C65 郑板桥·难得糊涂


Zheng Ban Qiao · Nan De Hu Tu (The Absent-mindedness)

Dynasty: Qing (1644 – 1911)

Calligrapher: Zheng Ban Qiao (1693 – 1765)

Overview: The “Nan De Hu Tu” (The Absent-mindedness) by Zheng Ban Qiao carries a very intriguing story. One year, Zheng made a trip to Yun Feng Shan in Lai Zhou to witness Zheng Gong Bei, a piece of calligraphy written and carved on a stone. He had his an overnight stay at the house of an old man, who labelled himself ‘an absent-minded old man’. Coincidentally, there was a huge, exquisite ink-slab in the house and the old man requested Zheng to grace it with a piece of meaningful thought so that he could carve it onto the back of the ink-slab. Zheng duly produced four words that read “Nan De Hu Tu” (The Absent-mindedness), complete with his authorship seal bearing “Certified Student Kang Xi, First-Degree Scholar Yong Zheng, Second-Degree Scholar Qian Long”. Given the sheer size of the ink-slab, as big as the size of a table, Zheng demanded the old man to fill up the remaining space with his very own piece of writing to complement the four words inked by him earlier. Without hesitation, the old man wrote: “A beautiful stone does not come easily; getting a solid stone is difficult; turning a beautiful stone into a solid one is even more difficult; a beautiful and solid stone finds its home at the heart of uncivilized and ordinary people, not for the people who seek noble rank and opulence.” He also stamped his seal upon completing the writing, bearing “Academic Examination First, Country Examination Second, Imperial Examination Third.” This caught Zheng by surprise, but he was sure that this old man was no ordinary man. Zheng believed that he must be a high-minded government official who retired to humility. The old man had now earned Zheng’s adoring respect. Zheng responded with another piece of his thoughts on the unoccupied space on the ink-slab: “Being clever is rather demanding; being genuinely silly is difficult; getting from cleverness into silliness is absolutely more difficult; let go and take a step backward for peace of mind and ask for nothing in return.” The meaningful thoughts shared by both of them became a hit ever since. Zheng’s calligraphy combines the styles of ‘Zhen’, ‘Cao’, ‘Zhuan’ and ‘Fen’ into one entity.  He aptly called it the ‘Liu Fen Ban’ system, a type of calligraphy very similar to the conventional ‘Li Shu’ (which is governed by the ‘Ba Fen’ system). His revolutionary calligraphy style, unseen before, is creatively fused with the art form of a painting, of how a painter would perfect his work with a typical sort of handwriting.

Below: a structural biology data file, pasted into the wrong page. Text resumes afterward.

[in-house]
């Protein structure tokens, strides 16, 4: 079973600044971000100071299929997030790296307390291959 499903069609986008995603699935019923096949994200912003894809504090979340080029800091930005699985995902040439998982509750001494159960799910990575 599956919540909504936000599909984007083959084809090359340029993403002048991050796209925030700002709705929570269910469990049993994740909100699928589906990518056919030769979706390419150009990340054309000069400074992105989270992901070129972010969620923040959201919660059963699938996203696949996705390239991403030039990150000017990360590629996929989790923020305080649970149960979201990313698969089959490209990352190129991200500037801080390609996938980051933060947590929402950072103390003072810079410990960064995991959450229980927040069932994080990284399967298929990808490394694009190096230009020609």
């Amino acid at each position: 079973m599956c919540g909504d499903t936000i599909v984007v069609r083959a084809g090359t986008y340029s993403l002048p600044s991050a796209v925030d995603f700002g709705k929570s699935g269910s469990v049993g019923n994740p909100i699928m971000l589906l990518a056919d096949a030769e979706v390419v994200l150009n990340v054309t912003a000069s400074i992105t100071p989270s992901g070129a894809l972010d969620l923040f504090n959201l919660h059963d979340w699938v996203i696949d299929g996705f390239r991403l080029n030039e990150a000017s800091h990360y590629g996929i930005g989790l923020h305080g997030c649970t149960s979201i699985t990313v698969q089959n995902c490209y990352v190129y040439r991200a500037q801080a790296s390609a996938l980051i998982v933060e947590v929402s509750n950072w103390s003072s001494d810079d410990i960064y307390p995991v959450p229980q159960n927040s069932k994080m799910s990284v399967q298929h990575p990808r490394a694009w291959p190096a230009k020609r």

Calligraphy Style: Xing Shu